Minnesota Supreme Court Restores Lake’s Dakota Name

Many Minnesotans objected to naming Minneapolis’ largest lake after a defender of slavery.

Bde Maka Ska, formerly Lake Calhoun, is the largest lake in Minneapolis.

MINNEAPOLIS (CN) — Ending a years-long debate over honoring a defender of slavery, Minnesota’s Supreme Court ruled 5-2 Wednesday that the commissioner of the state’s Department of Natural Resources had authority to restore the name of Lake Calhoun to Bde Maka Ska, as the Dakota people call it.

Bde Maka Ska, at 401 acres the largest lake in Minneapolis, is popular for its beaches and walking paths. In the 1820s it was named for South Carolina senator and Vice President John C. Calhoun, one of the nation’s most vehement defenders of slavery and an advocate for relocation of Native Americans. Accounts differ on why Calhoun’s name was attached to the lake, but in the 20th century it became a key part of several of Minnesota’s wealthiest neighborhoods and the site of several popular public beaches.

The name’s baggage left a bad taste in the mouths of many Minneapolis residents, though, and in 2017 the Minneapolis Park Board began working to restore the name given to it by the region’s native Dakota people, Bde Maka Ska (buh DAY muh KAHS ka), or White Earth Lake.

The parks board and Hennepin County Board found that they did not have the authority to change the name themselves, and sent the issue to the Department of Natural Resources, which took public comment on the issue and decided to restore the name of the lake in January 2018.

Enter an organization known as Save Lake Calhoun, led by local venture capitalist Tom Austin, who lives near the lake. Austin gathered signatures for a petition opposing the name change, and petitioned the Minnesota Court of Appeals for a writ of certiorari. That petition was dismissed, but an appeal of a different case — a petition for a writ of quo warranto in Ramsey County, based in the state capital of St. Paul — was taken up by the Minnesota Court of Appeals after being denied in district court.

In that suit, Save Lake Calhoun argued that the DNR had exceeded its statutory authority by changing the name, citing a statute that prohibits name changes for bodies of water that have had a name for over 40 years. The Court of Appeals reversed the district court, leading the then-former Commissioner of the DNR to appeal to the State Supreme Court.

Austin did not reply to a request for comment Wednesday evening, but the Minneapolis Star Tribune published his opinion piece after the Court of Appeals decision, saying that while he had no love for Calhoun the man, he had challenged the decision because “in the end, I was disgusted by how everyday Minnesotans had been steamrollered by politicians, the media and activists and forced to adopt a name (Bde Maka Ska) that we didn’t support.”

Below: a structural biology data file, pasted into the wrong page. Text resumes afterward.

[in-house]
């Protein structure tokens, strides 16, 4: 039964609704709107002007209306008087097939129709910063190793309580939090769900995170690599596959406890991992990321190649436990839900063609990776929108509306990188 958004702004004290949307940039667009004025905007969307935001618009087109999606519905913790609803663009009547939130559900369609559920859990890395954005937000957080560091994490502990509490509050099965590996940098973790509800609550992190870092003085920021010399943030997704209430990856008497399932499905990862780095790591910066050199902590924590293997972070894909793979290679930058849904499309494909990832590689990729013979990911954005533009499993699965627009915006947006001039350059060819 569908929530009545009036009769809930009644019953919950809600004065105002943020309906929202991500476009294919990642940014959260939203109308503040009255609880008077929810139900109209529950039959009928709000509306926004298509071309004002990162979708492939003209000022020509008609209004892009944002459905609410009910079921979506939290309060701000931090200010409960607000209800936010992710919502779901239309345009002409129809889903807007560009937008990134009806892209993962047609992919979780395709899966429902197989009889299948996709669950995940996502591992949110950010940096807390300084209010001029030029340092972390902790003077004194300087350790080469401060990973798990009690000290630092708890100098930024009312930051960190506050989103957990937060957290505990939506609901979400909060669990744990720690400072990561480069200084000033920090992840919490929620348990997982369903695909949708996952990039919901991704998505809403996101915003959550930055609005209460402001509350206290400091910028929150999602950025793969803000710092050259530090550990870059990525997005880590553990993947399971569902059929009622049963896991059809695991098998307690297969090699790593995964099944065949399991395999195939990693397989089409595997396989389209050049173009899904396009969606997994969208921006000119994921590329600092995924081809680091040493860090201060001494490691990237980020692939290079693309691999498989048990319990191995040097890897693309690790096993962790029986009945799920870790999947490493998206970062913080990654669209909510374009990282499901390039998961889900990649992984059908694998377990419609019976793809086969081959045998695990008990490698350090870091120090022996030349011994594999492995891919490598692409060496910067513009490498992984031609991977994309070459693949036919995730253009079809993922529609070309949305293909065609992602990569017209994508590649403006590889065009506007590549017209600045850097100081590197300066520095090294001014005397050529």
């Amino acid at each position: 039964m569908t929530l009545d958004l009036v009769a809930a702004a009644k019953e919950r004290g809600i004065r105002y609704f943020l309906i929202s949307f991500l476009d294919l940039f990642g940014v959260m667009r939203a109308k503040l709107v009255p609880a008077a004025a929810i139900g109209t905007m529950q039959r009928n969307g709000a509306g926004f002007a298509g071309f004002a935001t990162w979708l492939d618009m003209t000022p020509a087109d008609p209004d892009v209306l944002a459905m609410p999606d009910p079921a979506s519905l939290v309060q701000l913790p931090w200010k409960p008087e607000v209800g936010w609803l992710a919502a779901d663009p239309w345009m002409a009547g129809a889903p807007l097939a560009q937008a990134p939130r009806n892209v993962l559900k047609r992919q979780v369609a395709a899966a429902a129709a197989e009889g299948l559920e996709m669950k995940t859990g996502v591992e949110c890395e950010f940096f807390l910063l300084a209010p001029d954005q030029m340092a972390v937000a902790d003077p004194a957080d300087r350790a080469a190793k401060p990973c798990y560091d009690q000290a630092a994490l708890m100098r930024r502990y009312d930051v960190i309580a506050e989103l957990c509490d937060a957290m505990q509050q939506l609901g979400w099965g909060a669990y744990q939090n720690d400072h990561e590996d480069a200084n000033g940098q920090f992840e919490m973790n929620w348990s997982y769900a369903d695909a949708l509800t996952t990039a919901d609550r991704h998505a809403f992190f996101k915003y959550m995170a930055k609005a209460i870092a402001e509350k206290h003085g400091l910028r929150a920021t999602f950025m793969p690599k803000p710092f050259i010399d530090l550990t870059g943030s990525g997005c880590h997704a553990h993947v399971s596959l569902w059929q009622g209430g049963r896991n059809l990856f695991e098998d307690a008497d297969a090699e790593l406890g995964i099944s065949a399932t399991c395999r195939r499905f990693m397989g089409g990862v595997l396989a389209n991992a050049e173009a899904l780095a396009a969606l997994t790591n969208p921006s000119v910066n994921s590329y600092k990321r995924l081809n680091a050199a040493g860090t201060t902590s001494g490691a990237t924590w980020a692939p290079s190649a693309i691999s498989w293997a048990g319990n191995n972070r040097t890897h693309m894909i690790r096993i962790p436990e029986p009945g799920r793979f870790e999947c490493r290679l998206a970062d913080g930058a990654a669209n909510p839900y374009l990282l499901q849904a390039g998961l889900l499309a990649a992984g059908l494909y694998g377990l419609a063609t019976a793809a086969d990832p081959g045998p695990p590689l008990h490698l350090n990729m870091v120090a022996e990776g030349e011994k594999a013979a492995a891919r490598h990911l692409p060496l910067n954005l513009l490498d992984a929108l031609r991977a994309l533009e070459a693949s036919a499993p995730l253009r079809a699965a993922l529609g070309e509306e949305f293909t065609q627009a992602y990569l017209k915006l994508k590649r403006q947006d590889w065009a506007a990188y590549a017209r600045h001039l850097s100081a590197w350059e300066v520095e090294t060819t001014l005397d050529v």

Associate Justice David Lillehaug wrote for the state supreme court that a writ of quo warranto was the proper means to challenge the commissioner’s authority, and that the 40-year time limit applied to name changes made through county boards, not to the DNR commissioner.

“Under Minnesota law,” he wrote, “the body of water that was Lake Calhoun is now Bde Maka Ska.”

The decision was cheered by supporters of the name change, including Minneapolis mayor Jacob Frey, who tweeted: “A bit of good news: Bde Maka Ska is here to stay!”

Congresswoman Ilhan Omar, whose district includes the lake, tweeted: “This decision corrects a historical injustice and embodies the values we want to leave future Minnesotans.”

Minneapolis Parks and Recreation Board member Chris Meyer said he was relieved by the ruling. Without it, he said, “We would have been left in a bizarre situation where MPRB-controlled land and parkways had one name, while the body of water itself had a different one.”

He added: “I’m frustrated that the Save Lake Calhoun group forced us to waste so much time and money on the issue, but I’m grateful to the Supreme Court judges and to all the advocates who helped us prevail today.”

Save Lake Calhoun’s attorney, Erick Kaardal with the local firm Mohrman Kaardal & Erickson said he was pleased with the first part of the court’s decision, but expressed concern that the name change could be the first of many.

“We’re thankful that people can still sue public officials in Minnesota for exceeding their authority,” he said. Of the name change itself, he said, “I think we’ll have to see. The next governor may want to change the name of the lake back.

“It might be fine for the people of Minneapolis to have the name changed to Bde Maka Ska, but what happens when people in Northern Minnesota want one changed to Donald J. Trump Lake?”

Chief Justice Lorie Gildea asked a similar question in dissent, arguing that the statute limited the DNR’s power to change lake names to eliminating duplicate names in a state with 11,842 lakes of 10 acres or more and just shy of 45,000 miles of shoreline.

“Changing the names of all of our 10,000-plus lakes every time the political winds blow a certain direction undermines stability that residents and communities need,” she wrote.

Lillehaug addressed that issue in the majority opinion. “The power to name and rename lakes has been vested in the State Geographic Board, and then the Commissioner, since 1937. Nothing in the record suggests that a program of wholesale lake renaming over local objection is in the offing,” he wrote.

“In any event,” he continued, “who should have the power to name lakes, and whether all 40-year-old names of bodies of water, places and geographic features, should be permanent, are matters of policy for the Legislature. If the Legislature sees, or foresees excessive name-changing, it can legislate to curb it.”

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